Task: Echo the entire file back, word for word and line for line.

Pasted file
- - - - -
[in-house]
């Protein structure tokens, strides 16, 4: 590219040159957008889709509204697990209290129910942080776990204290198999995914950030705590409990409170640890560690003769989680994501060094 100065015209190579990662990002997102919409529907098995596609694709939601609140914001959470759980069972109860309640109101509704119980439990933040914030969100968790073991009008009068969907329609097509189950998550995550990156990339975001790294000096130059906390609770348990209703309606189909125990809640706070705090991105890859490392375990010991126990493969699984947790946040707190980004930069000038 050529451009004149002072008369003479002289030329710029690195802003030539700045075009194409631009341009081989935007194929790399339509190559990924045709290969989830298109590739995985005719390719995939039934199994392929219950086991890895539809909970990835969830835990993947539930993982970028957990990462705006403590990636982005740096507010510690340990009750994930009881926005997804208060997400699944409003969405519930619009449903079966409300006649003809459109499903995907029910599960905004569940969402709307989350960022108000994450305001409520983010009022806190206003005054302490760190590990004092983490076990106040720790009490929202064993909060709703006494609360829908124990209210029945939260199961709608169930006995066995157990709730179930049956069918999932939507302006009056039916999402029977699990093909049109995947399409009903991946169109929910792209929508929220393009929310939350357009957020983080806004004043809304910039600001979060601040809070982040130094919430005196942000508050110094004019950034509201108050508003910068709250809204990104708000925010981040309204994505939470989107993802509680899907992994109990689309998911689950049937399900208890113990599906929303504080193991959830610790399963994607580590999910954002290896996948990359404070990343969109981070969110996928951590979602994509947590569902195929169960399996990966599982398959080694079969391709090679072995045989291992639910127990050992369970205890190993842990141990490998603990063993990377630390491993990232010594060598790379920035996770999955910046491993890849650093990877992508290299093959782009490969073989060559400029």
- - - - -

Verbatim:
[in-house]
């Protein structure tokens, strides 16, 4: 590219040159957008889709509204697990209290129910942080776990204290198999995914950030705590409990409170640890560690003769989680994501060094 100065015209190579990662990002997102919409529907098995596609694709939601609140914001959470759980069972109860309640109101509704119980439990933040914030969100968790073991009008009068969907329609097509189950998550995550990156990339975001790294000096130059906390609770348990209703309606189909125990809640706070705090991105890859490392375990010991126990493969699984947790946040707190980004930069000038 050529451009004149002072008369003479002289030329710029690195802003030539700045075009194409631009341009081989935007194929790399339509190559990924045709290969989830298109590739995985005719390719995939039934199994392929219950086991890895539809909970990835969830835990993947539930993982970028957990990462705006403590990636982005740096507010510690340990009750994930009881926005997804208060997400699944409003969405519930619009449903079966409300006649003809459109499903995907029910599960905004569940969402709307989350960022108000994450305001409520983010009022806190206003005054302490760190590990004092983490076990106040720790009490929202064993909060709703006494609360829908124990209210029945939260199961709608169930006995066995157990709730179930049956069918999932939507302006009056039916999402029977699990093909049109995947399409009903991946169109929910792209929508929220393009929310939350357009957020983080806004004043809304910039600001979060601040809070982040130094919430005196942000508050110094004019950034509201108050508003910068709250809204990104708000925010981040309204994505939470989107993802509680899907992994109990689309998911689950049937399900208890113990599906929303504080193991959830610790399963994607580590999910954002290896996948990359404070990343969109981070969110996928951590979602994509947590569902195929169960399996990966599982398959080694079969391709090679072995045989291992639910127990050992369970205890190993842990141990490998603990063993990377630390491993990232010594060598790379920035996770999955910046491993890849650093990877992508290299093959782009490969073989060559400029």